end of history; it commemorates the promises God has already
kept, and awaits the Messiah who will fulfill them definitively.
Prayed by Christ and fulfilled in him, the Psalms remain essential
to the prayer of the Church.
The Psalter is the book inwhich TheWord of God becomes
man’s prayer. In other books of the Old Testament, “the words
proclaim [God’s] works and bring to light the mystery they con
The words of the Psalmist, sung for God, both express and
acclaim the Lord’s saving works; the same Spirit inspires both
God’s work and man’s response. Christ will unite the two. In him,
the psalms continue to teach us how to pray.
The Psalter’s many forms of prayer take shape both in the
liturgy of the Temple and in the human heart. Whether hymns or
prayers of lamentation or thanksgiving, whether individual or
communal, whether royal chants, songs of pilgrimage or wisdom-
meditations, the Psalms are a mirror of God’s marvelous deeds in
the history of his people, as well as reflections of the human
experiences of the Psalmist. Though a given psalm may reflect an
event of the past, it still possesses such direct simplicity that it can
be prayed in truth by men of all times and conditions.
Certain constant characteristics appear throughout the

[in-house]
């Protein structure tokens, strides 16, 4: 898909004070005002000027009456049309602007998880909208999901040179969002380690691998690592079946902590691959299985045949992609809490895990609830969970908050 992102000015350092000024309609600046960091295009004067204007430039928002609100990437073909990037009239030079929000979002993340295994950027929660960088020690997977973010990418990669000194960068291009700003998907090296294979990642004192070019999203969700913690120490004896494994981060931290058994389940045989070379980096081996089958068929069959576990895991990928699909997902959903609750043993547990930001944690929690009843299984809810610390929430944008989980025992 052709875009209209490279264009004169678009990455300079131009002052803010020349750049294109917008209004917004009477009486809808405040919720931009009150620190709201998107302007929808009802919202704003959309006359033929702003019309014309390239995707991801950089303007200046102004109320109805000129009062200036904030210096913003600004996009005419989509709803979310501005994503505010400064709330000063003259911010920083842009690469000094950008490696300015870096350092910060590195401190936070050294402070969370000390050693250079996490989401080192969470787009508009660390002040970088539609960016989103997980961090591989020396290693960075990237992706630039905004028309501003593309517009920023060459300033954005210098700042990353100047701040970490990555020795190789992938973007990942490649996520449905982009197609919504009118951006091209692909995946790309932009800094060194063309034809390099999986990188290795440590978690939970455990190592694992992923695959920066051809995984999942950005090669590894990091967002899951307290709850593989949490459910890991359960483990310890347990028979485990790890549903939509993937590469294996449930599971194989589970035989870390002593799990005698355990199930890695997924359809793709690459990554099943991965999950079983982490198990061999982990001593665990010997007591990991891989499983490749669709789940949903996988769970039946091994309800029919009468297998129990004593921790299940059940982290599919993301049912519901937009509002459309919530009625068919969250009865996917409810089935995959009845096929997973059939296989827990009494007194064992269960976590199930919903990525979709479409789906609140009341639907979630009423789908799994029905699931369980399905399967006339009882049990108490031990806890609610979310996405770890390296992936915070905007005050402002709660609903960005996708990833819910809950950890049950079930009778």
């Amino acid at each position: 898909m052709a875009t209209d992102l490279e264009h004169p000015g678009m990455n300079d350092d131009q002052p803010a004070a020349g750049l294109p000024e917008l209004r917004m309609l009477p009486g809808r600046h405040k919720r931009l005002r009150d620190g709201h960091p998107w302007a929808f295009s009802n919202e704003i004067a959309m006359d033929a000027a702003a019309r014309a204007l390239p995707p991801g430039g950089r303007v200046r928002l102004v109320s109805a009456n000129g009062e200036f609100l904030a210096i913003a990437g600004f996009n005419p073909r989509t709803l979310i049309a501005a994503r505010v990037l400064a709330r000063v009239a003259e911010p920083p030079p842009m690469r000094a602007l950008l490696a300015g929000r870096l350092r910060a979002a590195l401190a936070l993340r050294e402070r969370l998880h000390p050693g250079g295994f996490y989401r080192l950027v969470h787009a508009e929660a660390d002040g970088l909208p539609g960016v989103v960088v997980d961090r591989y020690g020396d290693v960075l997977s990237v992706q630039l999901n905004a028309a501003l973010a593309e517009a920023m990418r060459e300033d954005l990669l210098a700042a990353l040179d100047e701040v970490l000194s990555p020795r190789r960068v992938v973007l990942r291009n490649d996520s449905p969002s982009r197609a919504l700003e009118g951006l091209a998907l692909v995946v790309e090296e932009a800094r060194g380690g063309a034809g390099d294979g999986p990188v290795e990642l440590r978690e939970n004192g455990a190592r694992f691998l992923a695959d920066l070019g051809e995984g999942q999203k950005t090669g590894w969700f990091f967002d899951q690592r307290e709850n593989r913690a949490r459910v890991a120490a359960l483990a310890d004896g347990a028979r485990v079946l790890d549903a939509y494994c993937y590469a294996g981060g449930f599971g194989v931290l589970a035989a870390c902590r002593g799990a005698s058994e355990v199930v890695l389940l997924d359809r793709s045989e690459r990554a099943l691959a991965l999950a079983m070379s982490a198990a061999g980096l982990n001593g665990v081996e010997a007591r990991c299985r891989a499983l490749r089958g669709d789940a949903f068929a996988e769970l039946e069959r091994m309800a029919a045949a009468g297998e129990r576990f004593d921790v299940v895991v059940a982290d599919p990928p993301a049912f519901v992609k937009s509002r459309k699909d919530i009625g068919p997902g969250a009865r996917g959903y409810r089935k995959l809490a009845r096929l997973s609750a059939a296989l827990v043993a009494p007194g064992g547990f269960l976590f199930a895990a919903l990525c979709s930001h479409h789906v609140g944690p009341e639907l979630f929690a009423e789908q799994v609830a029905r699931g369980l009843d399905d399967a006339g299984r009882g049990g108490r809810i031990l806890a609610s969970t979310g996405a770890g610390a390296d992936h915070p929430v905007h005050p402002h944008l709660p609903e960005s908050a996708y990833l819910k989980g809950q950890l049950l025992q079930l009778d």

Psalms: simplicity and spontaneity of prayer; the desire for God him
self through and with all that is good in his creation; the
distraught situation of the believer who, in his preferential love for
the Lord, is exposed to a host of enemies and temptations, but who
waits upon what the faithful God will do, in the certitude of his
love and in submission to his will. The prayer of the psalms is always
sustained by praise; that is why the title of this collection as handed
down to us is so fitting: “The Praises.” Collected for the assembly’s
worship, the Psalter both sounds the call to prayer and sings the
response to that call:
(“Alleluia”), “Praise the Lord!”
What is more pleasing than a psalm? David expresses it well:
“Praise the Lord, for a psalm is good: let there be praise of
our God with gladness and grace!” Yes, a psalm is a blessing
on the lips of the people, praise of God, the assembly’s
homage, a general acclamation, a word that speaks for all,
the voice of the Church, a confession of faith in song.
38 Cf. GILH, nn. 100-109.
40 St. Ambrose,
In psalmum 1 enarratio,
1, 9: PL 14, 924;
Saturday, wk 10,